The Laws of Physics and Nature cannot change. What changes are the Laws of Men and their fickle desires. The rate at which these desires fluctuate is inversely proportional with the risk we have in the decision. the smaller the risk, the more we change our desires.
    watching a game from the comfort of a chair (with no risk to our bodies or our reputation) we can can easily change our desire from wanting to see a "good game" to demanding that TLOG be applied appropriately.
    I for one refuse to blame Mr. Webb for The fiasco caused by the Netherlands team and their strategy.
    I did not enjoy this World Cup Final.
    It is a sad anti-climax to what was an interesting tournament.

  2. Is it not the age old conflict for the referee between the "SOG" (Spirt Of the Game) and the "LOL" (Letter Of the Law)? One being some what 'etherial' in nature and oft less defined and the later being fairly black & white?

    Level of play, (age of players and over all skill of them) becomes a factor in the SOG, and perhaps modifies the LOL aspect some what, to keep the game flowing. Is this not what is outlined in the 2009 USSF paper "Game Management Model: Flow, Foul Selection/Recognition & Game Control"

    "Hence, referees need to find the right balance between foul selection/recognition and allowing flow and game control."

  3. I think that Webb should have given the red card to De Jong for his karate kick on Xavi Alonso. However, I think he could have avoided this situation by carding Van Bommel for tackling Iniesta from behind a couple of minutes earlier. Bottom line is that the game should have been called the same as a regular league game. Player safety should come first regardless of the game (World Cup final or U10 Rec).

    I don't think Mr. Webb will be giving another high profile game again.

    I enjoyed the world cup final as I was borned in Spain. Every sports publication in Spain anticipated a match where Webb would allow lots of fouls. He is got that type of reputation in Europe. I think the Netherlands took advantage of it.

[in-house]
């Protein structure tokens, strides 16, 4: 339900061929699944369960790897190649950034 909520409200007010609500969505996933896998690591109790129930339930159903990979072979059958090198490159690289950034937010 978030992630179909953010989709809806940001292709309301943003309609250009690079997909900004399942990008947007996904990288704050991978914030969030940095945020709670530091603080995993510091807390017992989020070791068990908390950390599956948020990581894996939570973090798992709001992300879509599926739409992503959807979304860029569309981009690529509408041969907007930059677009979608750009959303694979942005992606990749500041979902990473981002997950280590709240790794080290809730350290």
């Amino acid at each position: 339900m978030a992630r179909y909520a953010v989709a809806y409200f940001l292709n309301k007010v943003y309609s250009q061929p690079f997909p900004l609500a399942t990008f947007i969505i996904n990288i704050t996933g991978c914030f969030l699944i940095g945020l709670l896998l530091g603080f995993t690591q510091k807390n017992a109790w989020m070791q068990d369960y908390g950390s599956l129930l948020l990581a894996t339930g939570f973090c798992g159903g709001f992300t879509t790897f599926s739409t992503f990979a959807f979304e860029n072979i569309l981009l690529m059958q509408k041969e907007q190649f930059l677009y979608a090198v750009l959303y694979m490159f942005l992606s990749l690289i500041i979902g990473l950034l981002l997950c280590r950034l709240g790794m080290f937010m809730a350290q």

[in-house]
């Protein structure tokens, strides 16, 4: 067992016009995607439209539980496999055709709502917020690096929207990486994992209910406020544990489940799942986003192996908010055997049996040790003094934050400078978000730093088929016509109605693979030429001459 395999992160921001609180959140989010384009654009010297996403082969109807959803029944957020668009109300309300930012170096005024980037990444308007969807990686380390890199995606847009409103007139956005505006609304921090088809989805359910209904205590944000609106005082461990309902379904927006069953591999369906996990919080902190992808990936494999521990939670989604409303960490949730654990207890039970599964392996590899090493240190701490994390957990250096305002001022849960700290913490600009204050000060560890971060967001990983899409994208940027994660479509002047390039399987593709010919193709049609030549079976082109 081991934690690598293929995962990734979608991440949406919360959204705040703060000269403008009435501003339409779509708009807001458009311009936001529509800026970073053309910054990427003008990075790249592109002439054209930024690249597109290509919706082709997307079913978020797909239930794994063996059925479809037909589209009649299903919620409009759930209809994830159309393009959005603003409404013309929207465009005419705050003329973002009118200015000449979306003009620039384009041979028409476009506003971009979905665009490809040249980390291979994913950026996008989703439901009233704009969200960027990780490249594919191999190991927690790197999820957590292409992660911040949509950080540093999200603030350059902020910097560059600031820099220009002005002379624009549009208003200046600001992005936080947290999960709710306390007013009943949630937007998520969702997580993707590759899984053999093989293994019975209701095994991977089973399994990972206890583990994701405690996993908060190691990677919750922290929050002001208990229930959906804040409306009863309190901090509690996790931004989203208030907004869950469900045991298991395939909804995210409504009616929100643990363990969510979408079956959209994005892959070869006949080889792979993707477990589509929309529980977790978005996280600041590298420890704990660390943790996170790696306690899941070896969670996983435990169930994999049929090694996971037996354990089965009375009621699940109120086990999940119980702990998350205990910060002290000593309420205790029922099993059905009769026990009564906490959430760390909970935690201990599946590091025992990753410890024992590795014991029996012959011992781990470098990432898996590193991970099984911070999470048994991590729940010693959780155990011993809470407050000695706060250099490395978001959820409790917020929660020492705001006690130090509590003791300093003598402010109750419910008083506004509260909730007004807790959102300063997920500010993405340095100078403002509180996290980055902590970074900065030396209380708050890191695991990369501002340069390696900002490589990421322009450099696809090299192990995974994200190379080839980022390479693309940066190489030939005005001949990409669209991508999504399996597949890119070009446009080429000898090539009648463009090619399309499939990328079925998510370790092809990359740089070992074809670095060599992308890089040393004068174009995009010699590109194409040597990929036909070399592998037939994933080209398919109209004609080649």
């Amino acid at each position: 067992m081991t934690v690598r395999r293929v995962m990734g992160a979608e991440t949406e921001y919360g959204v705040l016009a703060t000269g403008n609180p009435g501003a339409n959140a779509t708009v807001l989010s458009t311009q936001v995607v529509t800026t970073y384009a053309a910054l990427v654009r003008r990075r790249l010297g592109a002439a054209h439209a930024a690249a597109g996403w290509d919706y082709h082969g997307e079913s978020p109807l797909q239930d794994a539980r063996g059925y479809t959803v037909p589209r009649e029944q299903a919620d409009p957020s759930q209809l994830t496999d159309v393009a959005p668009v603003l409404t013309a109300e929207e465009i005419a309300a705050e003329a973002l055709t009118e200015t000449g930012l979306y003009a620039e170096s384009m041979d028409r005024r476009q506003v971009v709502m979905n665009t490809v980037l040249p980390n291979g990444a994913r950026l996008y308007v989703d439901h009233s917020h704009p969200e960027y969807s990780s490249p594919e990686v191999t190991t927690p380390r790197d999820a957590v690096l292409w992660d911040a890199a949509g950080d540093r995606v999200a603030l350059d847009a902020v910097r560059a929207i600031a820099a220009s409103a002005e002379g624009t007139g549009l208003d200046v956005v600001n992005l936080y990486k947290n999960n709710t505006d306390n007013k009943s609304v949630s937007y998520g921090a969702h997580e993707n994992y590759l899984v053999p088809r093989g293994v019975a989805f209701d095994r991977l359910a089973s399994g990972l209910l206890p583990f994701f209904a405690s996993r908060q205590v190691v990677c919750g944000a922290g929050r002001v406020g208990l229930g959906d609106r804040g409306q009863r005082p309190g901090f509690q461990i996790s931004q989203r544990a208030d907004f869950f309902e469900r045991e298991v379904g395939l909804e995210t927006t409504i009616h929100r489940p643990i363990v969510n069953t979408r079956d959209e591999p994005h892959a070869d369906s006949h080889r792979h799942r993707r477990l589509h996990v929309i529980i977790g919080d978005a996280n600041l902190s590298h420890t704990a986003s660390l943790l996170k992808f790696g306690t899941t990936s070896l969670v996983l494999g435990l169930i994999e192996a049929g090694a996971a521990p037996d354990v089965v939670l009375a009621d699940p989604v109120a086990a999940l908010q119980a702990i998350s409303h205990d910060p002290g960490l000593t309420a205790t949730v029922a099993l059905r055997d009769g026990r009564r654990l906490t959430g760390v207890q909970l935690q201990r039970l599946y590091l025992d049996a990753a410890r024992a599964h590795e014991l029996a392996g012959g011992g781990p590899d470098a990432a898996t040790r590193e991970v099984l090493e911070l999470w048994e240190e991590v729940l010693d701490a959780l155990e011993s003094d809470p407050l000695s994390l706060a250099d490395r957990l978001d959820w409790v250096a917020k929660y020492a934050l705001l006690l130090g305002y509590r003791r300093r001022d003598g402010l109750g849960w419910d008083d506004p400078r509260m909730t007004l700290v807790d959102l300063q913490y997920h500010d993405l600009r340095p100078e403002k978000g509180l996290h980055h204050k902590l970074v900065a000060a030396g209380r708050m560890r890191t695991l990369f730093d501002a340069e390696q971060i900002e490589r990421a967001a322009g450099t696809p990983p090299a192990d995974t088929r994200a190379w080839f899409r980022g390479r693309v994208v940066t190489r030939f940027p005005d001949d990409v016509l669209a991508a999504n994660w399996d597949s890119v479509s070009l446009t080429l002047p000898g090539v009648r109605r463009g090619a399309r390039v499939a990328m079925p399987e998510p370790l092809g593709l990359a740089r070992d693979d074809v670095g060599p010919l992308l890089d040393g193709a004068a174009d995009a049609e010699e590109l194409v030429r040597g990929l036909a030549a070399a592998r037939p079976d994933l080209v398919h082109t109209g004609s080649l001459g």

4. So where is the side by side with you and the coach? I have been checking since Sunday.

  5. My friend Colleen ... the side by sides have been sent in to massref.net and I expect they will be posted sometime today. I will also be posting the full and unedited versions here, as for brevity sake, some elements were cut from each analysis going on massref.

  6. "The Laws of Physics and Nature cannot change. What changes are the Laws of Men and their fickle desires. The rate at which these desires fluctuate is inversely proportional with the risk we have in the decision. the smaller the risk, the more we change our desires."

    Well said Anon!

  7. I for one think Webb should have hands down sent De Jong off for the karate kick. I believe it set the tone for the rest of the game and gave assurance to the Dutch that their tactic of dirty play was going to be allowed. At half time I said this is going to end up being a short sided game really quick. And it should have been. From an entertainment perspective, which ultimately I'm sure FIFA might have wanted to see, if he was actually sent off, the game might have opened up more and we would have seen multiple goals from Spain. And the soccer critics would not have the ammunition they still have that soccer is a sport of diving cry babies and boring to watch. Oh how the power one referee has to change the minds of millions of people.

  8. Derek ... you are rooting around where I was. When the massref post get up to that site, read my review, we have similar opinions.

  9. While I do not support fouls of any kind, there is a big difference between trying to do minor fouls and ones that are possible career ending/injuring fouls which the Dutch seemed to favor. I saw one foul where a cleat was rammed onto a players calf. I never thought the Dutch were going to play like this was some sort of gang brawl.

    Anon said: "Every sports publication in Spain anticipated a match where Webb would allow lots of fouls. He is got that type of reputation in Europe. I think the Netherlands took advantage of it."

  10. I would like to point out that unlike other games. This is one where the Center Ref owns most of the responsibility. I do think the Assistant Referees were absolutely great! I notice we are not talking about them much. But, they did a great job!

  11. I strongly agree and the scant mention I gave them in this regard hardly does justice to the work they have done. Look for more in an upcomming piece.